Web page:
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Vampires were one easy answer to the age-old question of why bad things happen to good people.Dead but not decomposed Villagers combined their belief that something had cursed them with their fear of the dead, and concluded that perhaps recently- buried people might be responsible, having come back from the graves with evil intent.The public's thirst for vampires seems as endless as vampires' thirst for blood.Modern writers of vampire fiction, including Stephenie Meyer, Anne Rice, Stephen King and countless others, have a rich vein of vampire lore to draw from.Graves were unearthed, and surprised villagers often mistook ordinary decomposition processes for supernatural phenomenon.For example, though laypeople might assume that a body would decompose immediately, if the coffin is well sealed and buried in winter, putrefaction might be delayed by weeks or months; intestinal decomposition creates bloating which can force blood up into the mouth, making it look like a dead body has recently sucked blood.In the distant part of the Carpathian Mountains, near the border with the Ottoman Empire, there is an old monastery.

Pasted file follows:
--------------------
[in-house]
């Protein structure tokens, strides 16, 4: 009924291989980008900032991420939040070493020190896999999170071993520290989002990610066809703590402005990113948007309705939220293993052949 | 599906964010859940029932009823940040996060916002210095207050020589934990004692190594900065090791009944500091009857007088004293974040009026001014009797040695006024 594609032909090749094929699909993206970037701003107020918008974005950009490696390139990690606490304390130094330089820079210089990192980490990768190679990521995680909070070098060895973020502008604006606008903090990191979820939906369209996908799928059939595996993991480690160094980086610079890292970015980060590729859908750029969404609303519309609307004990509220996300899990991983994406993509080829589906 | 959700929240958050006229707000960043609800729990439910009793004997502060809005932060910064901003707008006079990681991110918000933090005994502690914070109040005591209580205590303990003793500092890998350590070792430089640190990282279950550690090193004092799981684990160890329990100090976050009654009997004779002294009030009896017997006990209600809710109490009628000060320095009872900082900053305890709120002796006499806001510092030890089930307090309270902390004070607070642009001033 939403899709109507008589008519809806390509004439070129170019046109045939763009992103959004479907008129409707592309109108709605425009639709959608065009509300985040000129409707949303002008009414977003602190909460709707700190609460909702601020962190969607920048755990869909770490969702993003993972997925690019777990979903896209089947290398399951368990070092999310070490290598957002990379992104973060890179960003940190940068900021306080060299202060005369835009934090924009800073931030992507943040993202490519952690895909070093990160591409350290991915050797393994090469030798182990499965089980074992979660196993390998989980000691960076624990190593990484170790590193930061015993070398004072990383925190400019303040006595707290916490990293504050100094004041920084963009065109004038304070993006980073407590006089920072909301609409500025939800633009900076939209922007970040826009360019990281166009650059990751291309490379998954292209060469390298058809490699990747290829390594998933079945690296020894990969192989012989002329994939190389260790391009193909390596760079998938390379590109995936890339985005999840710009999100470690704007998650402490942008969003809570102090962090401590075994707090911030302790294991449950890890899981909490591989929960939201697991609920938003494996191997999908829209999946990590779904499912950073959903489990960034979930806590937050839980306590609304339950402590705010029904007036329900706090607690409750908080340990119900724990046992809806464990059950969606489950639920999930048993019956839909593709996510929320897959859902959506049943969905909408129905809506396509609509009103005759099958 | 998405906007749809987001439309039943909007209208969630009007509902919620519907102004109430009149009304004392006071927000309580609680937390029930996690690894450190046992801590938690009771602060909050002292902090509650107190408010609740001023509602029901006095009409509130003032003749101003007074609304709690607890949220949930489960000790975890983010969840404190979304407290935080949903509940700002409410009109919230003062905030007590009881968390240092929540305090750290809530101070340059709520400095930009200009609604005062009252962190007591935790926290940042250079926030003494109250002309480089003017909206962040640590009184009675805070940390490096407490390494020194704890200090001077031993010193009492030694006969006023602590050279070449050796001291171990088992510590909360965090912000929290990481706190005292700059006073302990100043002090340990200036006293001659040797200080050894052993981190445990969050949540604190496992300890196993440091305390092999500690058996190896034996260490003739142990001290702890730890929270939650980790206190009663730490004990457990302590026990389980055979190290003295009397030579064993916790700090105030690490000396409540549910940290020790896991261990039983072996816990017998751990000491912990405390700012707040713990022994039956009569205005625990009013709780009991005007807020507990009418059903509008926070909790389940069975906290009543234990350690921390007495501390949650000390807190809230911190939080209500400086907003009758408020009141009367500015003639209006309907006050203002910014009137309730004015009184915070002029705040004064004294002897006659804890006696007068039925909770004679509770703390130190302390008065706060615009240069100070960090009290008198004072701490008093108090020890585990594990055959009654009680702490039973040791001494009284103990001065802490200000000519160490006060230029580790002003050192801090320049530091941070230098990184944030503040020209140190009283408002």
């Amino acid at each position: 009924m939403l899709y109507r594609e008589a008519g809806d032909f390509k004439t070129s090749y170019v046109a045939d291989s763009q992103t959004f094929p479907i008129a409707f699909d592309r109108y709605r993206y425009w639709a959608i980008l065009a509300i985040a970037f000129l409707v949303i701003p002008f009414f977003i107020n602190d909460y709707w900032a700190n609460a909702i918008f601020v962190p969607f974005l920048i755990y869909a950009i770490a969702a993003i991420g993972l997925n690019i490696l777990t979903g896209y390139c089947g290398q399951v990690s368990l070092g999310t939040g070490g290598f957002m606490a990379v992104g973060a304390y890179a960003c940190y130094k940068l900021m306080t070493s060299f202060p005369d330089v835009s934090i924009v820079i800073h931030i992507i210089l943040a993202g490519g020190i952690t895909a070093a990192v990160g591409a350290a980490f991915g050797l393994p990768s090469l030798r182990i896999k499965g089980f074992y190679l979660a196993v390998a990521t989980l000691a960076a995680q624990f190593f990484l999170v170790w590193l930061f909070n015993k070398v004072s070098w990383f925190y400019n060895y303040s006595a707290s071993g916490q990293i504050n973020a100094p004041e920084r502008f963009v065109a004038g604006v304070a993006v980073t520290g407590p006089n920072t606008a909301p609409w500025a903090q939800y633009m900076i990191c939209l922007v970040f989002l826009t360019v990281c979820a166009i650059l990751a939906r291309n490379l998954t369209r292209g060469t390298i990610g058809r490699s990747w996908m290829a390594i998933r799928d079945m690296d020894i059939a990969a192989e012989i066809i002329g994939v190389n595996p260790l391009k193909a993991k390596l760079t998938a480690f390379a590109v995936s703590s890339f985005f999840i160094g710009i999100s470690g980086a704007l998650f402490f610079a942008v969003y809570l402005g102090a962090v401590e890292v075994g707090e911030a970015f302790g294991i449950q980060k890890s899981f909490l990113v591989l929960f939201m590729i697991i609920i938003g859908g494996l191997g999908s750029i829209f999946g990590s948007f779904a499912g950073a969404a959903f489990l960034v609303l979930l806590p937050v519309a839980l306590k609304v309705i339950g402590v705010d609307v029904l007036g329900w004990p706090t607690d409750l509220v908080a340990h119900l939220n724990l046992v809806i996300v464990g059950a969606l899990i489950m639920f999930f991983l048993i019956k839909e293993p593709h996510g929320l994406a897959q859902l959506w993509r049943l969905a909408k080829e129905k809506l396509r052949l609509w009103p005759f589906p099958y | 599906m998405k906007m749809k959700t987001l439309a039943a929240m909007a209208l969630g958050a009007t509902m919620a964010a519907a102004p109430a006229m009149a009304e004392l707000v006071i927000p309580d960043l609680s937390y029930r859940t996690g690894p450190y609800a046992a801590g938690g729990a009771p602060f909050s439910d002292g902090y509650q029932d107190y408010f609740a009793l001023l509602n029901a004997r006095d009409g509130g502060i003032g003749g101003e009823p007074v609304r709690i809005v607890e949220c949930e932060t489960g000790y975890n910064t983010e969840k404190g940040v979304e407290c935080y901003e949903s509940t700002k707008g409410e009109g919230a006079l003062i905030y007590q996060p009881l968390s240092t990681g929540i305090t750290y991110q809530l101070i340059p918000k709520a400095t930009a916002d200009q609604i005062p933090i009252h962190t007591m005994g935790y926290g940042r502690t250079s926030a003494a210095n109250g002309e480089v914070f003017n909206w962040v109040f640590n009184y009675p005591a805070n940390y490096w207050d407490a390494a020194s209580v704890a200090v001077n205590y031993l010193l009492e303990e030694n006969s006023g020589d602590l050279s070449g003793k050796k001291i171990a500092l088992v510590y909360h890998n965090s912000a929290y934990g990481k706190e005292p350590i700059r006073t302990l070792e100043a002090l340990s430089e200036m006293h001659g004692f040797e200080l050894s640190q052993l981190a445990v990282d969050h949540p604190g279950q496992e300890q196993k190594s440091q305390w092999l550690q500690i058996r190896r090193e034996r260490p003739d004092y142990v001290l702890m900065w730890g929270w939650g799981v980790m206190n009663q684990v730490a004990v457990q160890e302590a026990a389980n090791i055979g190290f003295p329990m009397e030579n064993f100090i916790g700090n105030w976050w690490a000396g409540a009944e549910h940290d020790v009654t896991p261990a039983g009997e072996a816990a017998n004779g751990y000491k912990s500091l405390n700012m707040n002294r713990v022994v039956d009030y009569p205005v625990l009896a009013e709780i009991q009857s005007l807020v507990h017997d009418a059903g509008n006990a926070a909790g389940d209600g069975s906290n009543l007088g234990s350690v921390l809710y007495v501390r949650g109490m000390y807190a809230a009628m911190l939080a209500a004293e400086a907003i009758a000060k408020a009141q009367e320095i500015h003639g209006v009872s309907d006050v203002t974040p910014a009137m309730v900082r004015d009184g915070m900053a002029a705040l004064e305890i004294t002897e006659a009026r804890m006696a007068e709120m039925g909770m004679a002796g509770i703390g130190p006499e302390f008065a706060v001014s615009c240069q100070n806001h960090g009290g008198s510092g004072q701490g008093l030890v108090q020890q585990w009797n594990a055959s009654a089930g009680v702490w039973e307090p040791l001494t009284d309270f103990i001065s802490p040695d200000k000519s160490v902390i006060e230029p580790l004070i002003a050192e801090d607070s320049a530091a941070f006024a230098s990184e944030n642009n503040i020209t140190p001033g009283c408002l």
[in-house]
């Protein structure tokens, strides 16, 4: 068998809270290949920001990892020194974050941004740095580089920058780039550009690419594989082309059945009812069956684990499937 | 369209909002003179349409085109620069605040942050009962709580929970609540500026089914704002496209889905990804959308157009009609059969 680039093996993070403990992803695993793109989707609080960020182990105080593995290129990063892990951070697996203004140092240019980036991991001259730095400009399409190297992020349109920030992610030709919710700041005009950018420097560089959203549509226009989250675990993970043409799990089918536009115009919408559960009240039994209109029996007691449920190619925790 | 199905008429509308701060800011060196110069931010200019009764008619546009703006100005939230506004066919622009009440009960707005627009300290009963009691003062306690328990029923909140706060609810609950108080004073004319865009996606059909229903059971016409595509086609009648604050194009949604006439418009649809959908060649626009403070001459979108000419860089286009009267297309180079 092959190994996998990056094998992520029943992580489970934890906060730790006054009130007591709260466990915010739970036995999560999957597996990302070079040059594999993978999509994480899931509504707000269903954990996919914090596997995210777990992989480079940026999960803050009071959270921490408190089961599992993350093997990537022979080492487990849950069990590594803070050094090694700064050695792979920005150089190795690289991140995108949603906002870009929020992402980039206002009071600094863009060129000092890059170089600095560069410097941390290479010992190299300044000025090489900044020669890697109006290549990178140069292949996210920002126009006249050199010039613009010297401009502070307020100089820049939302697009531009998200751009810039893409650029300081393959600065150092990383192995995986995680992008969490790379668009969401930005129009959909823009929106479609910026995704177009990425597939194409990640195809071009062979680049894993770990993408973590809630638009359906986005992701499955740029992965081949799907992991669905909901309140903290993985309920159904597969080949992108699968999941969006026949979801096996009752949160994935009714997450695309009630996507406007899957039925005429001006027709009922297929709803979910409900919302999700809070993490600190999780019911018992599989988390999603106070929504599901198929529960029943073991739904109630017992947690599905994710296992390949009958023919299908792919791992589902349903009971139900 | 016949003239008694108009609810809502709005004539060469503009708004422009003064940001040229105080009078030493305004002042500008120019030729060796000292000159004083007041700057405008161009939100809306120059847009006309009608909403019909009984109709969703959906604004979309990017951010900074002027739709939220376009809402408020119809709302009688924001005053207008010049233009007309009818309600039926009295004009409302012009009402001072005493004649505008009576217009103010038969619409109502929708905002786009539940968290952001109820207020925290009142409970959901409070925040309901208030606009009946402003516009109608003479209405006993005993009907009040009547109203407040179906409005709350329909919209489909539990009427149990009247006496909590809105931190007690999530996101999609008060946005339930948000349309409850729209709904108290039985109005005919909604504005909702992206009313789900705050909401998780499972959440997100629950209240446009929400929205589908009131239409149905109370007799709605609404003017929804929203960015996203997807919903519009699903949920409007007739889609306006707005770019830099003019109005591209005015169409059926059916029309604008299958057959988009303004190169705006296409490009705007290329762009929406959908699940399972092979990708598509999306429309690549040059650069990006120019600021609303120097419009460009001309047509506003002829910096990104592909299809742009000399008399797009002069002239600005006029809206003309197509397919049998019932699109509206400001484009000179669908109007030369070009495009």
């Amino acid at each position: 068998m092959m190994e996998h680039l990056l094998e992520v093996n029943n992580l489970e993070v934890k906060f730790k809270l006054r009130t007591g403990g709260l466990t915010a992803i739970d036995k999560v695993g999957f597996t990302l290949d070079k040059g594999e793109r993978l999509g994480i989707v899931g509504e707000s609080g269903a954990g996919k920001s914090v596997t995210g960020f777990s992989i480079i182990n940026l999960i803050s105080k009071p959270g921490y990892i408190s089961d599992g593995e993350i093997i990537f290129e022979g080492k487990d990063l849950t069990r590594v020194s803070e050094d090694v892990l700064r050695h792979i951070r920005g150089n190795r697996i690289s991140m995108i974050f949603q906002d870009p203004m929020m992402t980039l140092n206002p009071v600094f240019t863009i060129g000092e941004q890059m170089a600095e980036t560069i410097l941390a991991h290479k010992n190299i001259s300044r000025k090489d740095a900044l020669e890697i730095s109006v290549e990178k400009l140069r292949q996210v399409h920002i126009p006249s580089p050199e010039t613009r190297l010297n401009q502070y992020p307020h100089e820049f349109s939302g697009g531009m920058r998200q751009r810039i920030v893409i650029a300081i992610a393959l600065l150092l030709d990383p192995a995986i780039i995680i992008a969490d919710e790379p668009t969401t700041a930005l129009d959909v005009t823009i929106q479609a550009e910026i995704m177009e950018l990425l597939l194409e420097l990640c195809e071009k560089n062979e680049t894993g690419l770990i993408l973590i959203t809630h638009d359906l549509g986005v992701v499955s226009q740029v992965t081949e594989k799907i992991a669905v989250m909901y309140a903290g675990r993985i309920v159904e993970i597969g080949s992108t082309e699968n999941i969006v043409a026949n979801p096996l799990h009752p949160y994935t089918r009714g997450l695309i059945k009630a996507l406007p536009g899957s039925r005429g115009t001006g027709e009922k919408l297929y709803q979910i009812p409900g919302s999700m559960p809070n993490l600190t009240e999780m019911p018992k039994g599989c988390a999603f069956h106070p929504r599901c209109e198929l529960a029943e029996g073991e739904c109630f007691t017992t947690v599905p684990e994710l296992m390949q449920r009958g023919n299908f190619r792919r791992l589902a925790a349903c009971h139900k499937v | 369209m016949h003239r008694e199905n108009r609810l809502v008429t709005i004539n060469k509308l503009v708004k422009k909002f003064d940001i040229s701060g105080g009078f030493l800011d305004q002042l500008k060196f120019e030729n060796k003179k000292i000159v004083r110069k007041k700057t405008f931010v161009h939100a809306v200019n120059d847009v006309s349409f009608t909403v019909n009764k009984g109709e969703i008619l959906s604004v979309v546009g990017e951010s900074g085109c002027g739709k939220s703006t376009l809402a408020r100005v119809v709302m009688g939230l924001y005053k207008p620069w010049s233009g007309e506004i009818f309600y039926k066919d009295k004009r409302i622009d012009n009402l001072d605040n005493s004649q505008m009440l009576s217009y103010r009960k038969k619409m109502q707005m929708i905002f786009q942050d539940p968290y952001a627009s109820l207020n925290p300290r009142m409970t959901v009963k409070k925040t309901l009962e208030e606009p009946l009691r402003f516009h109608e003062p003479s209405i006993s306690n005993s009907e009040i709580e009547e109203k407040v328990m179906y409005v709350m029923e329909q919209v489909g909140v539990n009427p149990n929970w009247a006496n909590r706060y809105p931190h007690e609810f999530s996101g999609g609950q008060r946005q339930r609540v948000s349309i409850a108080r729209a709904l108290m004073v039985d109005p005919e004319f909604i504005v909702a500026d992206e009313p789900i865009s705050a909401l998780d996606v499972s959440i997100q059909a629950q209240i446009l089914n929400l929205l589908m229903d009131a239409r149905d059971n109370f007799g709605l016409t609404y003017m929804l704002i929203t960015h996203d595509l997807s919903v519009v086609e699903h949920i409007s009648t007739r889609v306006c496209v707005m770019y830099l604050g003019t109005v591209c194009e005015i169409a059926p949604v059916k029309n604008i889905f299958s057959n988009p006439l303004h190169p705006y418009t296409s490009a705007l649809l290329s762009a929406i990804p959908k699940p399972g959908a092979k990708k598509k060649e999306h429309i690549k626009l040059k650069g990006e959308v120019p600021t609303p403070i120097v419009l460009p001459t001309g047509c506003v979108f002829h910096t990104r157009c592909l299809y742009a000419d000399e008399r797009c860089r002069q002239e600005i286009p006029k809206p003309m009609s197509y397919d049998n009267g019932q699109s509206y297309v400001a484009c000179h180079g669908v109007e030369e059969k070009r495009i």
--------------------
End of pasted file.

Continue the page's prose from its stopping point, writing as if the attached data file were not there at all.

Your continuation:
The answer lies in the gap between science and superstition.According to anthropologist Paul Barber, author of "Vampires, Burial, and Death," stories from nearly every culture have some localized version of the vampire, and "bear a surprising resemblance to the European vampire."The belief in real vampires stems from superstition and mistaken assumptions about post-mortem decay.The first recorded accounts of vampires circulated in Europe in the Middle Ages.While Tepes (partly) inspired fictional modern vampires, the roots of "real" vampires have very different origins.As a cultural entity, vampires are a worldwide phenomenon.
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They only drink mice blood and refuse to drink human blood, and they go together to the Vampire Anonymous.